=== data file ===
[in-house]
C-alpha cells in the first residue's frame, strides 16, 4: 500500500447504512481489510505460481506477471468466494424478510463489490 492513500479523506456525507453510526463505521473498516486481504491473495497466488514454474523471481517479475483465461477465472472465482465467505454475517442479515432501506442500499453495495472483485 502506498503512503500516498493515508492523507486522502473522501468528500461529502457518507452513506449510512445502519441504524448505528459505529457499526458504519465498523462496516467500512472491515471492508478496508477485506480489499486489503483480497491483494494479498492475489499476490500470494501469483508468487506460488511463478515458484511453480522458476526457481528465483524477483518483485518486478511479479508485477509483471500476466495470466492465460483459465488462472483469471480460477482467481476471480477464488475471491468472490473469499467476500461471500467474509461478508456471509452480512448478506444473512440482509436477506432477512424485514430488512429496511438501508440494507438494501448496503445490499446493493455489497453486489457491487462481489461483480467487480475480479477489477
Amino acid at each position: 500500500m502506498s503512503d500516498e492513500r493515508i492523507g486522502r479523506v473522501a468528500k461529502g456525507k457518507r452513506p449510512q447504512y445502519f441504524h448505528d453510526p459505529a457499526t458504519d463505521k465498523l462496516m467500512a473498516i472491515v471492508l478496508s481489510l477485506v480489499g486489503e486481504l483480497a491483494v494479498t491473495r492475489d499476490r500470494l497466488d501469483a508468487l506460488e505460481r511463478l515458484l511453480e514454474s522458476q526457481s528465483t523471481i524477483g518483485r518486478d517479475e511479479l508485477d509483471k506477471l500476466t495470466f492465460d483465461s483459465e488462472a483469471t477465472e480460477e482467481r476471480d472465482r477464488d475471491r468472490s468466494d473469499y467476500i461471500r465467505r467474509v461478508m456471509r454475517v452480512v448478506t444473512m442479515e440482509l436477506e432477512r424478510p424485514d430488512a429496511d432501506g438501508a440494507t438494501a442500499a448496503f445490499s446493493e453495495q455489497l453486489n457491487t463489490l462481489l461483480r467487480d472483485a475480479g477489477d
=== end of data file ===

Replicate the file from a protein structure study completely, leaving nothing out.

[in-house]
C-alpha cells in the first residue's frame, strides 16, 4: 500500500447504512481489510505460481506477471468466494424478510463489490 492513500479523506456525507453510526463505521473498516486481504491473495497466488514454474523471481517479475483465461477465472472465482465467505454475517442479515432501506442500499453495495472483485 502506498503512503500516498493515508492523507486522502473522501468528500461529502457518507452513506449510512445502519441504524448505528459505529457499526458504519465498523462496516467500512472491515471492508478496508477485506480489499486489503483480497491483494494479498492475489499476490500470494501469483508468487506460488511463478515458484511453480522458476526457481528465483524477483518483485518486478511479479508485477509483471500476466495470466492465460483459465488462472483469471480460477482467481476471480477464488475471491468472490473469499467476500461471500467474509461478508456471509452480512448478506444473512440482509436477506432477512424485514430488512429496511438501508440494507438494501448496503445490499446493493455489497453486489457491487462481489461483480467487480475480479477489477
Amino acid at each position: 500500500m502506498s503512503d500516498e492513500r493515508i492523507g486522502r479523506v473522501a468528500k461529502g456525507k457518507r452513506p449510512q447504512y445502519f441504524h448505528d453510526p459505529a457499526t458504519d463505521k465498523l462496516m467500512a473498516i472491515v471492508l478496508s481489510l477485506v480489499g486489503e486481504l483480497a491483494v494479498t491473495r492475489d499476490r500470494l497466488d501469483a508468487l506460488e505460481r511463478l515458484l511453480e514454474s522458476q526457481s528465483t523471481i524477483g518483485r518486478d517479475e511479479l508485477d509483471k506477471l500476466t495470466f492465460d483465461s483459465e488462472a483469471t477465472e480460477e482467481r476471480d472465482r477464488d475471491r468472490s468466494d473469499y467476500i461471500r465467505r467474509v461478508m456471509r454475517v452480512v448478506t444473512m442479515e440482509l436477506e432477512r424478510p424485514d430488512a429496511d432501506g438501508a440494507t438494501a442500499a448496503f445490499s446493493e453495495q455489497l453486489n457491487t463489490l462481489l461483480r467487480d472483485a475480479g477489477d